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Trading  | June 25, 2017

America’s wealthiest individuals are thriving thanks to an imbalance in wealth accumulation that favors the already asset-rich. But even though the number of millionaires and billionaires living in the US has been climbing, and is on track to increase by nearly 700,000 a year between now and 2021 – so long as the market avoids another crash – an influx of new potential buyers has done little to alleviate a supply glut that has been weighing on used jet prices for years.

As the Financial Times reports, sales prices for used jets have fallen as much as 35% over the past three years, with the average price falling from $13.7 million in April 2014 to $8.9 million today.


“Prices for second-hand private jets, many of which have barely been flown, have dropped as much as 35 per cent over three years to the end of April. The average price of a pre-owned business jet has fallen from $13.7m in April 2014 to $8.9m, according to research by Colibri Aircraft, which specializes in the marketing, resale and purchase of pre-owned private aircraft.


Owners have lost millions of dollars on the value of their existing business jets as a glut of planes came on to the market in the wake of the economic downturn. The resale price of a Bombardier Global XRS, which sold for $50m, has dropped from $31.3m to $20.4m — down just under 35 per cent, according to Colibri’s figures.”

The collapse of the private-jet bubble isn’t a new phenomenon, though the markdowns that some owners face are probably even larger than what the FT is reporting: Back in 2015, Delta purchased a used Boeing 777 for just $7.7 million, equivalent to a 97.2% discount off its list price of $277.3 million.

Delta CEO Richard Anderson raised some eyebrows in October when he said there was a “huge bubble” in used widebody aircraft, pricing a 10-year-old 777-200 at $10 million.

Anderson said that the market would be “ripe” for Delta to buy used 777s. To be sure, Boeing president and CEO Dennis Muilenburg was among those who pushed back against Anderson, saying the Delta CEO was valuing used 777’s much too low. Turns out, Anderson’s estimate was $2.3 million too high.

To be sure, the supply of new jets has fallen sharply in the past decade. In 2008, 1,313 business jets were delivered, compared with 661 in 2016. But the drop hasn’t been fast enough to balance out oversupply in the used-jet market. One theory is that the glut is being caused in part by wealthy individuals dumping their old jets to buy a new one.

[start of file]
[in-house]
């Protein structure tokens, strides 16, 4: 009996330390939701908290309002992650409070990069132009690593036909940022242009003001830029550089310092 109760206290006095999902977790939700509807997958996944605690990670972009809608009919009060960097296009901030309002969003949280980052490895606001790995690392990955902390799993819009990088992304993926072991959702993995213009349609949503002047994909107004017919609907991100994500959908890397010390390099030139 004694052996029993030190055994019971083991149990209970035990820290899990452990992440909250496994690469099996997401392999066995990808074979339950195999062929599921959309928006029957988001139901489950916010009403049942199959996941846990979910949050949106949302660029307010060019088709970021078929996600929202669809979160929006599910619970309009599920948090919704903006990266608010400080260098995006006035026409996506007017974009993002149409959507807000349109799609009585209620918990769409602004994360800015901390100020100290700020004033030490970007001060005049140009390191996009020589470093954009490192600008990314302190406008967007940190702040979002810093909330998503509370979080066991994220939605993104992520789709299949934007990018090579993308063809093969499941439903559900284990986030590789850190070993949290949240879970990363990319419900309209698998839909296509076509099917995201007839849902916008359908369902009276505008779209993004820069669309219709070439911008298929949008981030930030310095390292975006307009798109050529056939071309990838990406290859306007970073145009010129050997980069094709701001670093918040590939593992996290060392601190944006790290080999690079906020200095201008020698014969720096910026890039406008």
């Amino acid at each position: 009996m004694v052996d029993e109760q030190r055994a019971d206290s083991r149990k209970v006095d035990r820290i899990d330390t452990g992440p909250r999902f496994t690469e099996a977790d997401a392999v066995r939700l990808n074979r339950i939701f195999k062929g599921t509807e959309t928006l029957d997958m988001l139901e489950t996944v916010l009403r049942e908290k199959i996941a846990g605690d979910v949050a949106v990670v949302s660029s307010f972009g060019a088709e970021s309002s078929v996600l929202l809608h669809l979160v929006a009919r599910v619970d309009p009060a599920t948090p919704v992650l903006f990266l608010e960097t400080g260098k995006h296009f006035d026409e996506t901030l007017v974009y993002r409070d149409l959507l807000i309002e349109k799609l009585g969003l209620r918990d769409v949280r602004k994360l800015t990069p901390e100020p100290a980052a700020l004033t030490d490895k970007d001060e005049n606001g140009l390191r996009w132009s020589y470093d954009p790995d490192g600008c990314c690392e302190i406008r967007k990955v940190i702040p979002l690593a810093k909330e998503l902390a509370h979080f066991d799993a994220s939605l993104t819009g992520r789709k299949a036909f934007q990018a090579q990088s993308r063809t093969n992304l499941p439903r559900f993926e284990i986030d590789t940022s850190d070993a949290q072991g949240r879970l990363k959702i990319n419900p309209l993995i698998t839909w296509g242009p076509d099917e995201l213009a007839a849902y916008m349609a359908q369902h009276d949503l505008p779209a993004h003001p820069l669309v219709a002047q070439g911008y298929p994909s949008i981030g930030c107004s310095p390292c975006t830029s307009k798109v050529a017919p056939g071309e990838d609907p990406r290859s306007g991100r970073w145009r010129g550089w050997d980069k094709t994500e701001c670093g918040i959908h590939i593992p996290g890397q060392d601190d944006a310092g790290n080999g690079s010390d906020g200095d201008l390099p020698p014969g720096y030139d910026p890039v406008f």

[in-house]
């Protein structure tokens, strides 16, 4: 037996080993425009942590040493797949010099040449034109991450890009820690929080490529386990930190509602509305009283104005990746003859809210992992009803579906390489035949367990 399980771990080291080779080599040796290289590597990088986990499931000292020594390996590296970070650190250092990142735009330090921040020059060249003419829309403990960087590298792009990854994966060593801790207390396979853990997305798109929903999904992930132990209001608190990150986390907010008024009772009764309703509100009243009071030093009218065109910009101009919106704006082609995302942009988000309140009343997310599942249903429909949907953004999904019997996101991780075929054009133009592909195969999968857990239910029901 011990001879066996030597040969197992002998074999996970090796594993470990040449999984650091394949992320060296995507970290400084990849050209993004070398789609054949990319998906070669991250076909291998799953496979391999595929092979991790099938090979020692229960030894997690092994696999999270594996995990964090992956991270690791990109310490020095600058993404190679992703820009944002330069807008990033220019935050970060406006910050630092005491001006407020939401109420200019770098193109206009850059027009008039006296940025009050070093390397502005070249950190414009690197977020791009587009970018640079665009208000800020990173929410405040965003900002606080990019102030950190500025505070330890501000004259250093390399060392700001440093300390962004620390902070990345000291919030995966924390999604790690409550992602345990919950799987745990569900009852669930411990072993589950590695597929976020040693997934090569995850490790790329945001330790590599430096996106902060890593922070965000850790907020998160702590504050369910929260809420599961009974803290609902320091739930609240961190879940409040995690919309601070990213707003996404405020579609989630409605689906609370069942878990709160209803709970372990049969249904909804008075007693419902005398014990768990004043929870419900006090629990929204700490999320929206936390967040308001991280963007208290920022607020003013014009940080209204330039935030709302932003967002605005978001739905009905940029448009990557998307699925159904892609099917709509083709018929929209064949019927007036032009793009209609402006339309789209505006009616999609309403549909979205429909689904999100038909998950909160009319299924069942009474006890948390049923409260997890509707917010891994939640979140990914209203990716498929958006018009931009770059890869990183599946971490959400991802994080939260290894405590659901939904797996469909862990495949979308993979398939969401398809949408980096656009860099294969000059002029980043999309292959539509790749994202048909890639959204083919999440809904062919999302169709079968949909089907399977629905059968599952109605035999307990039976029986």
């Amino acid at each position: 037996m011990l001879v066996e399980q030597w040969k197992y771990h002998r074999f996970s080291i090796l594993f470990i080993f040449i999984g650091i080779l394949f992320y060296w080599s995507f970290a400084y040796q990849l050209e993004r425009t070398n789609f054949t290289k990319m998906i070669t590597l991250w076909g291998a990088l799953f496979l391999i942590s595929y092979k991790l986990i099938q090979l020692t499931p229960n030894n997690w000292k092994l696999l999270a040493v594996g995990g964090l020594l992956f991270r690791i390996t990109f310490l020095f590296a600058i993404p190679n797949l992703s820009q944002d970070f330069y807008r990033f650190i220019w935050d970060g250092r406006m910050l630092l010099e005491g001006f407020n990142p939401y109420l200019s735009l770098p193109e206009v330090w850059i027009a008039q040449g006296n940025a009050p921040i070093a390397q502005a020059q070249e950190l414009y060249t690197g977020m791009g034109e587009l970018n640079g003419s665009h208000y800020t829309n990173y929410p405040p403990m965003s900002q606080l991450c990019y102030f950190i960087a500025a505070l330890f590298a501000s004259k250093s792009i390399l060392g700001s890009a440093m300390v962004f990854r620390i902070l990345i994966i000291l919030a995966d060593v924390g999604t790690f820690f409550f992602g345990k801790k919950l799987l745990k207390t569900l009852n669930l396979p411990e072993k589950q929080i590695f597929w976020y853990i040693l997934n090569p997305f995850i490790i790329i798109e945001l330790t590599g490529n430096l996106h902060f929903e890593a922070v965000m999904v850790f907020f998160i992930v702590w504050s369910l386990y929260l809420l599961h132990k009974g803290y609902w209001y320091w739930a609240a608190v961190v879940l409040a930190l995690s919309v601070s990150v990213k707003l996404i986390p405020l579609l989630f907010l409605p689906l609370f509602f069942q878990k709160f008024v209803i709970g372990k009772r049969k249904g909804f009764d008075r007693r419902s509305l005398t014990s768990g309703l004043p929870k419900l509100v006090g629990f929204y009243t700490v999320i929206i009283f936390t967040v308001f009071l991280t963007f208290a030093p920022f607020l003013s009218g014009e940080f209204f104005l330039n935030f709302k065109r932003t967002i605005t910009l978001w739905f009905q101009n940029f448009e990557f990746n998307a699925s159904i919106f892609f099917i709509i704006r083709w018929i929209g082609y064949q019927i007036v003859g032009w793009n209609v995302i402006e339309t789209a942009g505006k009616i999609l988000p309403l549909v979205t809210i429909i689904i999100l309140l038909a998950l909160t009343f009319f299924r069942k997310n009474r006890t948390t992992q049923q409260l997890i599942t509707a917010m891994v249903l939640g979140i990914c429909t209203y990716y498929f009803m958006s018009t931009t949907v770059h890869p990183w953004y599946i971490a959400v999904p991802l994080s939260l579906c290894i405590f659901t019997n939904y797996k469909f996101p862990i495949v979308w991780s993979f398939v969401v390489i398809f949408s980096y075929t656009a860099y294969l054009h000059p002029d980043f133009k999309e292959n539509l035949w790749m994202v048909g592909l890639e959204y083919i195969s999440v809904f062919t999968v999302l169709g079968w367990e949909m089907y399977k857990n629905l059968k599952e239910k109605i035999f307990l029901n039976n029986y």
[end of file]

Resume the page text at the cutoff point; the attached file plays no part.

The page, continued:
The airlines say they’ve adjusted supplies in response to the market glut, but whatever they’re doing, it’s clearly not working.

Bombardier said it did not comment on specific pricing of its aircraft, but it said the company had realigned its production in the light of market demand.


Newer models coming on to the market had also caused prices to fall further, said Oliver Stone, managing director of Colibri.


“Customers are selling their current jet to upgrade to the new one,” he said. “Supply is increasing, but not demand.”


Yet even with the release of new aircraft, with many manufacturers targeting the larger cabin market, the delivery of new business jets has fallen dramatically over the past decade. In 2008, 1,313 business jets were delivered, compared with just 661 last year.


“Pre-2008, the jet market was in a massive bubble and prices have been decreasing ever since,” said Mr Stone.

Airplane manufacturers helped create the oversupply by embracing a strategy familiar to anyone who’s followed our coverage of US new-car sales data: For years, manufacturers relied on discounts and other incentives to meet delivery goals. Then, when the financial crisis hit, repossessions climbed between 2009 and 2012, according to Edwin Brenninkmeyer, chief executive of Biggin Hill-based Oriens Aviation.

“To keep pace with sales volume, manufacturers increased discounts to continue the high delivery volumes, often with 30 per cent discounts which became the ‘industry norm’.”

If there is a silver lining, it’s that the chartered plane industry stands to benefit as more owners give their planes up for charter. As the FT reports, the rise in available planes hasn’t had much of an impact on the price of a charter hour, which has changed little in the last decade.

“It has been exactly the same price to charter a private jet for the past 10 years,” said Adam Twidell, chief executive of PrivateFly, a global booking service for private aircraft hire.

A revolutionary initiative is helping average Americans find quick and lasting stock market success.

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